Monday, November 17, 2014
My Little Picasso
The concentration. The intense look of effort shining through his eyes. The determination to create a work of art like no other. He gave all of his energy to this one task. In this moment in time nothing else mattered. There would be no distractions and no interruption that would take away from where his passion was taking him. The final product would be his most magnificent work ever. This would be his Mona Lisa.
To look into the eyes of an almost 5-year old you can see the innocence in which he worked through this masterpiece. For him, there is no greater joy on this day. The pride he took in this task, as simple as you and I may consider it, is unimaginable. If there were a way to gauge his sense of accomplishment it would be off the charts. He holds the paper with pride. He is Picasso, Michelangelo and da Vinci in this moment. And, if he is fortunate enough, this moment will be repeated hundreds of times over in the coming years. It will be his teachers that will assist me in guiding his passions.
As children transform from these early ages of discovery into the classroom of our schools, it is a teacher that is charged with and encouraged to sustain this same level of intensity with the learning they provide. For those that work in the elementary setting you have some of the most authentic experiences one could imagine. However, I would argue as a middle level educator, we get to reap the same reward as our primary counterparts. The path in which we take may be different but the results can be the same. Those that work in the high school setting might argue that the days of coloring are far behind while others may get the crayons out each day. Each of us can answer the question to ourselves of whether or not the crayons remain the cabinet. I would challenge you to get them out and to use them and look for those same moments regardless of the age you teach.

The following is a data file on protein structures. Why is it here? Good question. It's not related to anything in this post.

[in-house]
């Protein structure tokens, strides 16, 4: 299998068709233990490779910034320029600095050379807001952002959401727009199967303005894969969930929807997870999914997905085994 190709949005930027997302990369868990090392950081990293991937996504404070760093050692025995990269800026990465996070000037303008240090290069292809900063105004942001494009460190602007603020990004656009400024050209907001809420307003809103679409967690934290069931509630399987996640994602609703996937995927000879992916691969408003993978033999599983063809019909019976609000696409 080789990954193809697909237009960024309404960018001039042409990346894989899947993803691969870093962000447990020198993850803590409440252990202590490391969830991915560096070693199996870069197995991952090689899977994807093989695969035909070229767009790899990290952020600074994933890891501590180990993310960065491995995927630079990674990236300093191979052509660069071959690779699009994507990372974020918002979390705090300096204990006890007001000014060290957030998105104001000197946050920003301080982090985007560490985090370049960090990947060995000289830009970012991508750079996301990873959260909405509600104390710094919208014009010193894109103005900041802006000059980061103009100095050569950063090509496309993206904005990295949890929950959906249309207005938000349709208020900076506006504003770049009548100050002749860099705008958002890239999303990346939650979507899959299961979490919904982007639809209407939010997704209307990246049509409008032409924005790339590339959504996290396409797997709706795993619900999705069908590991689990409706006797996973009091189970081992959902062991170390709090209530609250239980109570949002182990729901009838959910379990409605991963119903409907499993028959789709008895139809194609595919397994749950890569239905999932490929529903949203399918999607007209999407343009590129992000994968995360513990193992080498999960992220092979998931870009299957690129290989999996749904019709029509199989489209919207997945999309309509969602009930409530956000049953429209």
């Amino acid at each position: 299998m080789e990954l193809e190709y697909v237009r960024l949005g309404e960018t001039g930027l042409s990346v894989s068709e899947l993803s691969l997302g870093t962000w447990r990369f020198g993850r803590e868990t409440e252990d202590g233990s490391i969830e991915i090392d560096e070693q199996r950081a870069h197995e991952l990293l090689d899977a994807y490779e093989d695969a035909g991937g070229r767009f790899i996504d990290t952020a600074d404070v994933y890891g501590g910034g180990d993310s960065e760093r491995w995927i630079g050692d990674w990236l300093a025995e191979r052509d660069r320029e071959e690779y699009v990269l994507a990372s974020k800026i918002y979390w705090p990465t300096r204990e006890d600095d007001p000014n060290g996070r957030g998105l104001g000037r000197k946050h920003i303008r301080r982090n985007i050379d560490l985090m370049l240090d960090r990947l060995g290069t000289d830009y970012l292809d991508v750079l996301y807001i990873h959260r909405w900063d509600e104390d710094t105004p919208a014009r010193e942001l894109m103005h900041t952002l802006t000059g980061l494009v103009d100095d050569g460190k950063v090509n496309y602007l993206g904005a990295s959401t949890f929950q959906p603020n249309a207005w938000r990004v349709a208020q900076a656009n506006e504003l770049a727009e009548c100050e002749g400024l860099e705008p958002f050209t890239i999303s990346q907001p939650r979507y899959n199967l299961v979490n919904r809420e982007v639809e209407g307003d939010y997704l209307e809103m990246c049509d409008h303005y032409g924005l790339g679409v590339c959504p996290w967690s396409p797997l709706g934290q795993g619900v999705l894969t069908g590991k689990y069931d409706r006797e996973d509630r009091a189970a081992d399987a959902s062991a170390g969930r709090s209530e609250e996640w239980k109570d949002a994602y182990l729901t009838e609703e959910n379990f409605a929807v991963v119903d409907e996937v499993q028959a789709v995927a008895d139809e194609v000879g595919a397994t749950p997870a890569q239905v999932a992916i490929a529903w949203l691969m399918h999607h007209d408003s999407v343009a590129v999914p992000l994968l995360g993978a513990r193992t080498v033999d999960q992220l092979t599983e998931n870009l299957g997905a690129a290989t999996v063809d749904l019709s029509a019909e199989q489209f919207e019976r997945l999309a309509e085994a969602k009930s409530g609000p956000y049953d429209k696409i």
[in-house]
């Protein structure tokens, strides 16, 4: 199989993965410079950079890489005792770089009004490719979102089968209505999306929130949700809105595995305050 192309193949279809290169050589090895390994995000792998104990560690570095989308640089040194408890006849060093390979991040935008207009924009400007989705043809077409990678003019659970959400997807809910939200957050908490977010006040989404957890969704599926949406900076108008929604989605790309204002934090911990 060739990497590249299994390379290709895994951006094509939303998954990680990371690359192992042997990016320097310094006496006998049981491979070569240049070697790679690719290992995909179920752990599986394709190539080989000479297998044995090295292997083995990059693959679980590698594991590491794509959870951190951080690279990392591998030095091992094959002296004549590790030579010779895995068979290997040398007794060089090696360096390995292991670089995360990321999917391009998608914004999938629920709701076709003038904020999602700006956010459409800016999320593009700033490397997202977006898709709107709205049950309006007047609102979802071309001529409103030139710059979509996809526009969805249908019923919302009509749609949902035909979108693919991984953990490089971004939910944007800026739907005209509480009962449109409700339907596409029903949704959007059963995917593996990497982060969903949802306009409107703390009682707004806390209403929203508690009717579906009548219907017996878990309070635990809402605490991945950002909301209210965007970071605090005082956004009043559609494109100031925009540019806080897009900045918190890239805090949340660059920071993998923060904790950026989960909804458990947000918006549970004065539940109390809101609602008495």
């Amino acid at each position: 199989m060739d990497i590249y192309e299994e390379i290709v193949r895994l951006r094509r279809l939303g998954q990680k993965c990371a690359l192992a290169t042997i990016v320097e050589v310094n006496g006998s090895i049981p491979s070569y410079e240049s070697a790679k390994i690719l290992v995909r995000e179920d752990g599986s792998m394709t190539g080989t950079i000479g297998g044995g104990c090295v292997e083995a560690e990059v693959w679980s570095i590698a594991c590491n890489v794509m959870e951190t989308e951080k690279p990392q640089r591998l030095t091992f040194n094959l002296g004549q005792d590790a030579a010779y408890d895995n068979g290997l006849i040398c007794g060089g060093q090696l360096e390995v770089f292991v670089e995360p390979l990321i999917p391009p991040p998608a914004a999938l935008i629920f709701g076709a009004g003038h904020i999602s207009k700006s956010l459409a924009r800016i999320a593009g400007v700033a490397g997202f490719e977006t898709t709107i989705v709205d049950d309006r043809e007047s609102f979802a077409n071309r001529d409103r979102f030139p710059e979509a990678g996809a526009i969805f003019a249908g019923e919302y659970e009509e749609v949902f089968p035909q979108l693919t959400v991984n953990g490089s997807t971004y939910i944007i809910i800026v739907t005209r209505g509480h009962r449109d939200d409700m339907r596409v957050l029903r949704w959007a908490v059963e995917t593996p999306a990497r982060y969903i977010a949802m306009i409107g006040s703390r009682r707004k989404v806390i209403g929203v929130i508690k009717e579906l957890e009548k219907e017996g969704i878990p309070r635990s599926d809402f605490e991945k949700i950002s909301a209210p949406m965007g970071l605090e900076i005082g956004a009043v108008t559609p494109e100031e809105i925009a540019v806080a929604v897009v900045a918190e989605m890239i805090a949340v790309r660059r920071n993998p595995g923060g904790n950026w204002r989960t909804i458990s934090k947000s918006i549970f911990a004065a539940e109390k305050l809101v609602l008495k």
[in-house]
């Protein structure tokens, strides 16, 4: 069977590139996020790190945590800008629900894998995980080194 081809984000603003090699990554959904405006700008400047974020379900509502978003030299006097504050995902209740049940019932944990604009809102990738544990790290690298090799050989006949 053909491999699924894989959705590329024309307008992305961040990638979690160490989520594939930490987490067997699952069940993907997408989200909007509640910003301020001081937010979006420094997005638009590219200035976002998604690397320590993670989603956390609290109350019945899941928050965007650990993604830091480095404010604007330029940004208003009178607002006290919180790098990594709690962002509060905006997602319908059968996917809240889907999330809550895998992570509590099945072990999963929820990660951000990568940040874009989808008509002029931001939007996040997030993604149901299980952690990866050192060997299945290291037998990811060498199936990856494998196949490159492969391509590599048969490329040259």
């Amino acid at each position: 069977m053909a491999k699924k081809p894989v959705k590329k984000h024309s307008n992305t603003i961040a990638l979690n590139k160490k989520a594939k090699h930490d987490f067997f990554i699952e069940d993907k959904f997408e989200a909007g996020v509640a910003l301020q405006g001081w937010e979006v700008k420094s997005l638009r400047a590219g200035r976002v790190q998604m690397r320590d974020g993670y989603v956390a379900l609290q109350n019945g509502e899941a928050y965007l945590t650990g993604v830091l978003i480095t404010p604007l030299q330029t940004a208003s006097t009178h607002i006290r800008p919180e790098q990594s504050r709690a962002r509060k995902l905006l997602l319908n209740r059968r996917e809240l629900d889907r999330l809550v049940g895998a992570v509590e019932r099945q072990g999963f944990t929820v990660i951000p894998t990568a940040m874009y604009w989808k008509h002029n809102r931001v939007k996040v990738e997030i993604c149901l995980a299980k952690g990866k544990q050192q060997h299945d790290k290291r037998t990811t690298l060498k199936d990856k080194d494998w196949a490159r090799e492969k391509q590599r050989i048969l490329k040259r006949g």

Therefore, as you go throughout your day, make sure that you discover the Picasso in each of the students you serve. There are dreamers, creators and inventors in each of them. Take the time to get the crayons out and color that frog like no frog has been colored before. The pride our students have within is a pride that we should foster and encourage each and every day. I can only hope that this five year old gets to draw frogs like this every step of the way.